Q3 2018 = minus 47 mtV
Q4 2018 = plus 71 mtV
Q1 2019 = plus 142 mtV
Q2 2019 = plus 135 mtV
I have generally employed a circa $32,000 per mtV all in cost for Vametco until such time the data demonstrates otherwise. I respect the fact that at far higher prices the royalties are much higher, but a $30,000 (Q3 18 to Q2 19) difference in sales price alone ( and Q3 18 sold surplus stock) does not deliver a circa $15,000 per mtV difference in EBITDA. Nor can the exchange rate be looked upon as being the reasoning because the fluctuations between Q3 18 and Q2 19 are minimal (ZAR 14 to 14.4 spread).
One thing that is clear is that production costs (not all in costs) are down and it isn't just down to the exchange rate.
A $21,000 per mtV cost in Q3 2018 has become a $16,400 per mtV cost in Q2 2019 and that looks well supported moving forward given we are witnessing near ZAR 15/$ and if nothing else production looks like it will at least match Q2 if not better it.
In the current pricing environment there is much to like about the direction Vametco is now heading but I am still scratching my head on those cost figures and how they dropped so fast and so far.
Personally I didn't buy into CHAR for the elephant scale wildcat drills, I bought in because of Lixus, although I do like the potential tie ins and partnering options for MOH-B and KEN-A.
The company may call them rill ready prospects but as far as I am concerned they are pure bonuses that I see very little chance of being farmed out any time soon. The company may big them up but the reality is for me completely different.
MOH-B and KEN-A could well come through sooner but the best strategy in my view is to push the farm out on Lixus and drive a re-rate that then allows the company more wriggle room on MOH-B and KEN-A. I also cannot see why anyone would sign up for those two prospects if Lixus is still available. So it is all about Lixus for me and quite frankly that is more than enough to deliver really healthy returns from these levels.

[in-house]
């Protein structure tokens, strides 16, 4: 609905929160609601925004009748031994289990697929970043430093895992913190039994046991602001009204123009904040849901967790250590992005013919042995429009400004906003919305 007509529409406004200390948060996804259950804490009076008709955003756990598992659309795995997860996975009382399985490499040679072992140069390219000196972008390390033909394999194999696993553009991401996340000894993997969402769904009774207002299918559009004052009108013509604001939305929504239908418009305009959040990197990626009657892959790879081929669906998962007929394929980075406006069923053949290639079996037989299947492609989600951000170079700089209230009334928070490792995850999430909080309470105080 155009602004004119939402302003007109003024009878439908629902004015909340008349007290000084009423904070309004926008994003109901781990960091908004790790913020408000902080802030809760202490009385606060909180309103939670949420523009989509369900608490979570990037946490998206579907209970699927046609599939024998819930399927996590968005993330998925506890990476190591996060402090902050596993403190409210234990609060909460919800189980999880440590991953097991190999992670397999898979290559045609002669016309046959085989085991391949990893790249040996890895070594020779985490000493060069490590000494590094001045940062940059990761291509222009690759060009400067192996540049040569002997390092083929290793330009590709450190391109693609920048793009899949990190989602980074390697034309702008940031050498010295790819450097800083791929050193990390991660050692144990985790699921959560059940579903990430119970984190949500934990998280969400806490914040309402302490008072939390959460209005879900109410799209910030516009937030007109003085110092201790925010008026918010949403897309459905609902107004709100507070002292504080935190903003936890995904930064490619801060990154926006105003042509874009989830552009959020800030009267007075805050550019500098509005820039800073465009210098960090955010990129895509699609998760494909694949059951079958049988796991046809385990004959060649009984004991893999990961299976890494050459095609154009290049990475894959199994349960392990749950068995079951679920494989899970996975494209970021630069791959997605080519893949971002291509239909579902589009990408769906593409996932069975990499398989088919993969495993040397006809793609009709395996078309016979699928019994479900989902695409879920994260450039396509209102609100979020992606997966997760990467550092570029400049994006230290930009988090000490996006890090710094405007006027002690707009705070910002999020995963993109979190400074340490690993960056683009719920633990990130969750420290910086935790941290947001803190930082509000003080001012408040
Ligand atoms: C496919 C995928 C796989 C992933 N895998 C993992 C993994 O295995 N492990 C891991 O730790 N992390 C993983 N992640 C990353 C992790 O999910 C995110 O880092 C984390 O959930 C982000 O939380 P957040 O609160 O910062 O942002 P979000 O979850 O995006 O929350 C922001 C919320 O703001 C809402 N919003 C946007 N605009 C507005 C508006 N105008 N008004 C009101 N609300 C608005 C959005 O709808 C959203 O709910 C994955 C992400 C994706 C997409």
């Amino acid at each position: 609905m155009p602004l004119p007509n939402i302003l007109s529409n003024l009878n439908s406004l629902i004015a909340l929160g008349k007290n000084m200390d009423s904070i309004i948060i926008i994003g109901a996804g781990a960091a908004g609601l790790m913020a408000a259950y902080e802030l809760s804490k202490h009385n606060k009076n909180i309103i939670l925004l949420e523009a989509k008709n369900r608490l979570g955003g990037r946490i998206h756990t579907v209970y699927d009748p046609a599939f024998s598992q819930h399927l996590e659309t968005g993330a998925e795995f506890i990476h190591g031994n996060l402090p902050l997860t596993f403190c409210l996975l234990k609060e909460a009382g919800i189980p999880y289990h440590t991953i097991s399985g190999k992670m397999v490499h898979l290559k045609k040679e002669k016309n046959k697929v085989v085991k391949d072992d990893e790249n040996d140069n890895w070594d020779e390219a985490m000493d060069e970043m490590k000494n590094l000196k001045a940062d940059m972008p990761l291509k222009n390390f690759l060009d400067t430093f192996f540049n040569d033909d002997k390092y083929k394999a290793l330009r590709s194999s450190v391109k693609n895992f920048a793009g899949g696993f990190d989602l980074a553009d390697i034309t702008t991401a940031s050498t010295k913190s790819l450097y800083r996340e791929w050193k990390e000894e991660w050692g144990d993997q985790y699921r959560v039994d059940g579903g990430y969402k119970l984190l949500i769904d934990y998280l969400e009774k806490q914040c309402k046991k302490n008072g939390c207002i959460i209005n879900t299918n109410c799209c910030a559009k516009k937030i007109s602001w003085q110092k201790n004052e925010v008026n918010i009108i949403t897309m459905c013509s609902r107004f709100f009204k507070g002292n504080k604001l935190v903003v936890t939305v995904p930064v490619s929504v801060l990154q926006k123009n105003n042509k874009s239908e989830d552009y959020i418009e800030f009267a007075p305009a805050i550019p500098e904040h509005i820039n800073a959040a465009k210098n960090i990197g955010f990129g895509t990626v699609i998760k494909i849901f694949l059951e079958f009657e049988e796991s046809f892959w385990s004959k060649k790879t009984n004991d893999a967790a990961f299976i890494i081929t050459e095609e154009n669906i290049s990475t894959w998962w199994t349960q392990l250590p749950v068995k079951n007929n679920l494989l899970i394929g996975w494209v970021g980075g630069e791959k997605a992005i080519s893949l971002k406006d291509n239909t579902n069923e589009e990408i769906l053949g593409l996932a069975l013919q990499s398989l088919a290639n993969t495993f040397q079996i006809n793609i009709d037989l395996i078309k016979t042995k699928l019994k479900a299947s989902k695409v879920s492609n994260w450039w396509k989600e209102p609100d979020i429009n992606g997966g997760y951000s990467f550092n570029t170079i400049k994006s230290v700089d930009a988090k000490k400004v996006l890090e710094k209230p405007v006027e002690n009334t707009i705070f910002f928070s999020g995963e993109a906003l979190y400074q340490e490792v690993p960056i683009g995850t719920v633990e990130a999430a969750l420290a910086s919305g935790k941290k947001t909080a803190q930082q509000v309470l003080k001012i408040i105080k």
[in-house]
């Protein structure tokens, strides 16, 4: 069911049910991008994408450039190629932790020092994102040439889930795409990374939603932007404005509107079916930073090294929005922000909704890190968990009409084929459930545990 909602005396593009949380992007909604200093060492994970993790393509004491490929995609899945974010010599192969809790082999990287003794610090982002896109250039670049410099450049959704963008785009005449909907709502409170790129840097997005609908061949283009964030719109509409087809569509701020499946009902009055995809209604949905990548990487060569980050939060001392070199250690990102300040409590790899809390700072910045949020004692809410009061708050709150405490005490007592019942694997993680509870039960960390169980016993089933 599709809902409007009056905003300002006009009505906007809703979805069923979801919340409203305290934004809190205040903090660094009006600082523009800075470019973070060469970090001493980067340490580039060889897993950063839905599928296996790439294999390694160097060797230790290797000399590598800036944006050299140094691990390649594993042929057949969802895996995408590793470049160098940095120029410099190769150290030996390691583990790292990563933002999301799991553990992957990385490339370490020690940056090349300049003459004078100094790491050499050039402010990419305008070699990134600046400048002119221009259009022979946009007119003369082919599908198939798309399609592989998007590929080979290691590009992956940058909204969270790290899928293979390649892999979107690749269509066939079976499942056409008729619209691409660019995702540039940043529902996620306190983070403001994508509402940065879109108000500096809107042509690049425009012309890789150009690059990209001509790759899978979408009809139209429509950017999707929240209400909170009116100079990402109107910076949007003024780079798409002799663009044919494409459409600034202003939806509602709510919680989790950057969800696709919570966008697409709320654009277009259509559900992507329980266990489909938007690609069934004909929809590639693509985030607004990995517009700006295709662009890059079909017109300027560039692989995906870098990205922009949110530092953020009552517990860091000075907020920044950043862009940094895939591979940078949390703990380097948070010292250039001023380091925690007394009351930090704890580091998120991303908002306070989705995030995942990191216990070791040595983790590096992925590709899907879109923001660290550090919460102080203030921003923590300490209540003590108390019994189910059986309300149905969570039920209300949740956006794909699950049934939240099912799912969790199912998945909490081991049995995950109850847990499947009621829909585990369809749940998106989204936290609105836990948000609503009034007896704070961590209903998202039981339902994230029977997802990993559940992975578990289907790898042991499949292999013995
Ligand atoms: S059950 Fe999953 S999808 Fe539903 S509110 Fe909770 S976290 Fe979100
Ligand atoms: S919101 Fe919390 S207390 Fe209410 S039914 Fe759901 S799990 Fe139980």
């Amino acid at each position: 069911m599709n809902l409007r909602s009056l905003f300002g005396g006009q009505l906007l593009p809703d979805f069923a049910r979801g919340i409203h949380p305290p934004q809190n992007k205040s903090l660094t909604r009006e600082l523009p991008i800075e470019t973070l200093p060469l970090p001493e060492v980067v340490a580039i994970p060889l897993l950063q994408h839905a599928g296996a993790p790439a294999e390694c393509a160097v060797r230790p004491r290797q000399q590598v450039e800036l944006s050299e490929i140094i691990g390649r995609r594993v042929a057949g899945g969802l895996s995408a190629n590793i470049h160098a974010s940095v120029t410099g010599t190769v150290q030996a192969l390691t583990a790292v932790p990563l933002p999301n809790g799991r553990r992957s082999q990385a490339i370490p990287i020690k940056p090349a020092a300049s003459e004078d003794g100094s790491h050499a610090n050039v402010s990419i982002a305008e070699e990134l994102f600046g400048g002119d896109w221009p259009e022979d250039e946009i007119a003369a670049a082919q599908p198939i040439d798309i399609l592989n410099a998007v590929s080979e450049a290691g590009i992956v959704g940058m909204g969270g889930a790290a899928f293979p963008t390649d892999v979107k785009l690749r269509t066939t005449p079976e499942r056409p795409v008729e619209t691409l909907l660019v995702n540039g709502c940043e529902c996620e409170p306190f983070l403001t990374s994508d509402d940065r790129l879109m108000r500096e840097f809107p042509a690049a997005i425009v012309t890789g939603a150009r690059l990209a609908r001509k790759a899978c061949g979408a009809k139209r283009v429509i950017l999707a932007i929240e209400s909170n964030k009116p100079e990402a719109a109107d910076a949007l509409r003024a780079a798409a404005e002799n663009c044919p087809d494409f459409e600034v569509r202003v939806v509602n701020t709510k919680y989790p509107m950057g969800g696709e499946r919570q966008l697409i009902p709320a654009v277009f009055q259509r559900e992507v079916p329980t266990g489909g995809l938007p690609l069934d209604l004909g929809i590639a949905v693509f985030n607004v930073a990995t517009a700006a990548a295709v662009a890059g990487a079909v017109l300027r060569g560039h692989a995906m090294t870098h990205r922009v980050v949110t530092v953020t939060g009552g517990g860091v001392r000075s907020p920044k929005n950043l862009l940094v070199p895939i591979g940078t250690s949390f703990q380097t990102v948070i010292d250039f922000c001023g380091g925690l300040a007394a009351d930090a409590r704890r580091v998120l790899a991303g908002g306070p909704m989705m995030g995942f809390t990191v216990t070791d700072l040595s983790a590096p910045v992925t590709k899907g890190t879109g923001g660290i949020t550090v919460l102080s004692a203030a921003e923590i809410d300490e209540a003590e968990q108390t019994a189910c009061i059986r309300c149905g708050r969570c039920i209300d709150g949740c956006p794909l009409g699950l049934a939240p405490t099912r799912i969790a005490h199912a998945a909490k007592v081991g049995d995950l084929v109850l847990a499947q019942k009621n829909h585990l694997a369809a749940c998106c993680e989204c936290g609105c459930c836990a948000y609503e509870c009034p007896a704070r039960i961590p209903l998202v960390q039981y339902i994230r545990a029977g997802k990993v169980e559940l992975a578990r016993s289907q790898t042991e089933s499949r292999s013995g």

With all due respect the company only completed the Feasibility Study and Gas Market Assessment a little over a month ago. Without these documents, which are clear markers on the path to the farm out, the company couldn't possibly meaningfully commence or indeed conclude said farm out in a satisfactory manner. To be done right and to achieve the best deal for shareholders it should indeed take a good few months to conclude, particularly when as I believe, CHAR holds such a good set of negotiating cards.
My own expectations are for an announcement to be made by Sept/Oct this year. That would be circa 3-4 months post FS.
Given the size of the prospect and its close proximity to a strong gas market, the level of interest should stretch to more than one option and thus making the chances of a successful farm out very good and the potential returns from these levels very attractive. In the meantime there is very little to discuss.
@Rossannan My conservative viewpoint is and remains as such that the likely price is around 23-25p but that is only because I do not wish to be disappointed as i have been in the past by previous takeovers I have witnessed . However, there is mounting evidence that there are other interested parties and that alone could well drive a valuation that none of us can yet appreciate, such that as viewpoints such as yours and mine are indeed conservative in their make up.
Furthermore, there hasn't been an official bid yet and thus the actual process hasn't even truly started yet. If we then add a second or indeed third bid to that process, then it will only get even more complicated and extended. So even at circa 13 weeks the Indico-2 result is still well within reach without further updates on where the process is heading.
Finally, whatever the doubts about achievable price and or bids etc, it is for me well worth sitting on our hands and awaiting the next physical developments because at just short of 18p, we are still some way away from that supposed top end 25p marker.
Morning all, yes a modest discovery but confirmation that the oil stretches from Mariposa all the way down to Sol-1, which is a circa 13km fairway.
Slide 18 of the enclosed Feb presentation clearly demonstrates the potential activity generated by the initial Indico discovery. This Sol-1 discovery will only further add to that.
I like many others here am at a loss as to why the block is still only being drilled with 1 rig. The Calao-1 well result was announced on 26th March and it then took circa 7 weeks before the next well Sol-1 was spud (11th May). At the time AMER stated that this would be in the Indico structure, which in itself demonstrates a communication problem between the 2 parties. I accept that there is evidence that ONGC need time to upgrade surface facilities and acquire land etc but that shouldn't stop wells being drilled particularly when they are from existing pads. Even to a lesser trained eye it is clear that the block is on a go slow because after such a monster find at Indico the block really deserved more energy being applied to it. This is particularly true when I consider what GeoPark achieved on Llanos 34 in the first year post the initial 'large' finds.